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Grimscribe: His Lives and Works

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Grimscribe: His Lives and Works


  His Lives

  and Works

  Thomas Ligotti

  Subterranean Press 2011

  Grimscribe Copyright © 2011 by Thomas Ligotti.

  All rights reserved.

  Dust jacket illustration Copyright © 2011 by Aeron Alfrey.

  All rights reserved.

  Print Interior design Copyright © 2011 by Desert Isle Design, LLC.

  All rights reserved.

  Electronic Edition



  Subterranean Press

  PO Box 190106

  Burton, MI 48519

  To my brother Bob


  His name is…

  Will it ever come to me? There is a grand lapse of memory that may be the only thing to save us from ultimate horror. Perhaps they know the truth who preach the passing of one life into another, vowing that between a certain death and a certain birth there is an interval in which an old name is forgotten before a new one is learned. And to remember the name of a former life is to begin the backward slide into that great blackness in which all names have their source, becoming incarnate in a succession of bodies like numberless verses of an infinite scripture.

  To find that you have had so many names is to lose claim to any one of them. To gain the memory of so many lives is to lose them all.

  So he keeps his name secret, his many names. He hides each one from all the others, so that they will not become lost among themselves. Protecting his life from all his lives, from the memory of so many lives, he hides behind the mask of anonymity.

  But even if I cannot know his name, I have always known his voice. That is one thing he can never disguise, even if it sounds like many different voices. I know his voice when I hear it speak, because it is always speaking of terrible secrets. It speaks of the most grotesque mysteries and encounters, sometimes with despair, sometimes with delight, and sometimes with a spirit not possible to define. What crime or curse has kept him turning upon this same wheel of terror, spinning out his tales which always tell of the strangeness and horror of things? When will he make an end to his telling?

  He has told us so many things, and he will tell us more. Yet he will never tell his name. Not before the very end of his old life, and not after the beginning of each new one. Not until time itself has erased every name and taken away every life.

  But until then, everyone needs a name. Everyone must be called something. So what can we say is the name of everyone?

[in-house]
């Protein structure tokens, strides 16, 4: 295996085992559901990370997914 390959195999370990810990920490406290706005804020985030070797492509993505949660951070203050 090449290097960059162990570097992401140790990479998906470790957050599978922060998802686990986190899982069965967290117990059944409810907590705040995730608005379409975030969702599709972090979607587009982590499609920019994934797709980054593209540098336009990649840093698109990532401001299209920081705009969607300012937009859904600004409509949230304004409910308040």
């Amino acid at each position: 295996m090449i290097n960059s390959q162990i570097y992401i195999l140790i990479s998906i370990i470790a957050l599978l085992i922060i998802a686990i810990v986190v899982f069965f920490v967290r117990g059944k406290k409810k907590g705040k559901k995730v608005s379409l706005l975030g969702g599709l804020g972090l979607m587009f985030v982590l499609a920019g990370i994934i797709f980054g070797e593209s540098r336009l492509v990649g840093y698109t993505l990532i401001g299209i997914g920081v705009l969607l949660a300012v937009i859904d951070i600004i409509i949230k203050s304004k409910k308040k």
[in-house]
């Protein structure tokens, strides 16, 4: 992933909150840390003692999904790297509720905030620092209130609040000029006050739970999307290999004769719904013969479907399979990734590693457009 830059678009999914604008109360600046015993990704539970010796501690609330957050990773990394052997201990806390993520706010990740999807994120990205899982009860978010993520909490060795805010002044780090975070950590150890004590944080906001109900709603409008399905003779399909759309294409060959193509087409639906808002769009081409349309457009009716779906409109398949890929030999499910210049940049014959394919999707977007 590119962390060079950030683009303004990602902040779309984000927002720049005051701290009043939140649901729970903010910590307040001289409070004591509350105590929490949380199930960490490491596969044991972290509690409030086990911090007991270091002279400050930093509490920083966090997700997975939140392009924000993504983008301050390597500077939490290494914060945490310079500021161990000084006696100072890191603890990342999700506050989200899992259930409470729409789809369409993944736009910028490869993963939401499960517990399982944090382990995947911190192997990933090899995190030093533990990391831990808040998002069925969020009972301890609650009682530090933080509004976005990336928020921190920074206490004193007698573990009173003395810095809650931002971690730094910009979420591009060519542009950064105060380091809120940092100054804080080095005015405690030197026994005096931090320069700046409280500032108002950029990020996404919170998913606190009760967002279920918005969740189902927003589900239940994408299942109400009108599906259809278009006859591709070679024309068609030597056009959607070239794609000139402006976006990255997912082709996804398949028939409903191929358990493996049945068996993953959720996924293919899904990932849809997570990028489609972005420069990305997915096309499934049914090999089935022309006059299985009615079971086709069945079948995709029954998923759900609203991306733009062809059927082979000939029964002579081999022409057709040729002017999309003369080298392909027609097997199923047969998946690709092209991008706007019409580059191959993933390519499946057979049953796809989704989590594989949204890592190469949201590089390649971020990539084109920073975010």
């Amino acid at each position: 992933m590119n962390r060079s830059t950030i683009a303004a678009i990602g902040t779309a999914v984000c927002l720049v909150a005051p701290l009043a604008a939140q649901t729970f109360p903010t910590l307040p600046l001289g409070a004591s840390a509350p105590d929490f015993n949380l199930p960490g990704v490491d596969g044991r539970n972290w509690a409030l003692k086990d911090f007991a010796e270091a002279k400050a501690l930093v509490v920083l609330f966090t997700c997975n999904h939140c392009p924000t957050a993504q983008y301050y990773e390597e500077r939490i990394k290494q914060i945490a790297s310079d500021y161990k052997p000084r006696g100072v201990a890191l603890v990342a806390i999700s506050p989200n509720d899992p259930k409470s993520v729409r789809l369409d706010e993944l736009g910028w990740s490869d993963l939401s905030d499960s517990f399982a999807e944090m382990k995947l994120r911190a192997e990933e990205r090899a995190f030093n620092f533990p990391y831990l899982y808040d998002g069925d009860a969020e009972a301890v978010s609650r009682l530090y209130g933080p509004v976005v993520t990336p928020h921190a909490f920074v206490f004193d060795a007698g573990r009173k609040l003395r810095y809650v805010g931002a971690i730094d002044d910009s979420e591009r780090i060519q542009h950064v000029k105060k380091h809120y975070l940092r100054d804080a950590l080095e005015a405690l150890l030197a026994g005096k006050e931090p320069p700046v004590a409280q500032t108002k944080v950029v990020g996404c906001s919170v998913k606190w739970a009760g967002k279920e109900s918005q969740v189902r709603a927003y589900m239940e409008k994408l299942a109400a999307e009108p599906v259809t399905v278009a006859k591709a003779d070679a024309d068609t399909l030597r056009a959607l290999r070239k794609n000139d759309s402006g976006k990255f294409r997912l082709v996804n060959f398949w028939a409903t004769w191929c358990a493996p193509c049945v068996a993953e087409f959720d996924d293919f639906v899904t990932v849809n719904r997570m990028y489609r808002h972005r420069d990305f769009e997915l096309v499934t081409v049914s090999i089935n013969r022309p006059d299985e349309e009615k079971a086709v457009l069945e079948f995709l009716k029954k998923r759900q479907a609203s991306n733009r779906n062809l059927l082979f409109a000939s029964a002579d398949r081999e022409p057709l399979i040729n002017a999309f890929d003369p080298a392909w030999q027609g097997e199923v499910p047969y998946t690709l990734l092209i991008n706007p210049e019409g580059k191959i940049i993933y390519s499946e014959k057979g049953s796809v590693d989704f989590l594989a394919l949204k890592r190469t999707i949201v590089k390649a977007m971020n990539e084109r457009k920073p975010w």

Our name is GRIMSCRIBE.

  This is our voice.

  The Voice

  of the


  The Last Feast of Harlequin

  My interest in the town of Mirocaw was first aroused when I heard that an annual festival was held there which, among its other elements of pageantry, featured the participation of clowns. A former colleague of mine, who is now attached to the anthropology department of a distant university, had read one of my recent articles (“The Clown Figure in American Media,” Journal of Popular Culture), and wrote to me that he vaguely remembered reading about or being told of a town somewhere in the state that held a kind of “Fool’s Feast” every year, thinking that this might be pertinent to my peculiar line of study. It was, of course, more pertinent than he had reason to think, both to my academic aims in this area and to my personal pursuits.

  Aside from my teaching, I had for some years been engaged in various anthropological projects with the primary ambition of articulating the significance of the clown figure in diverse cultural contexts. Every year for the past twenty years I have attended the pre-Lenten festivals that are held in various places throughout the southern United States. Every year I learned something more concerning the esoterics of celebration. In these studies I was an eager participant—along with playing my part as an anthropologist, I also took a place behind the clownish mask myself. And I cherished this role as I did nothing else in my life. To me the title of Clown has always carried connotations of a noble sort. I was an adroit jester, strangely enough, and had always taken pride in the skills I worked so diligently to develop.

  I wrote to the State Department of Recreation, indicating what information I desired and exposing an enthusiastic urgency which came naturally to me on this topic. Many weeks later I received a tan envelope imprinted with a government logo. Inside was a pamphlet that catalogued all of the various seasonal festivities of which the state was officially aware, and I noted in passing that there were as many in late autumn and winter as in the warmer seasons. A letter inserted within the pamphlet explained to me that, according to their voluminous records, no festivals held in the town of Mirocaw had been officially registered. Their files, nonetheless, could be placed at my disposal if I should wish to research this or similar matters in connection with some definite project. At the time this offer was made I was already laboring under so many professional and personal burdens that, with a weary hand, I simply deposited the envelope and its contents in a drawer, never to be consulted again.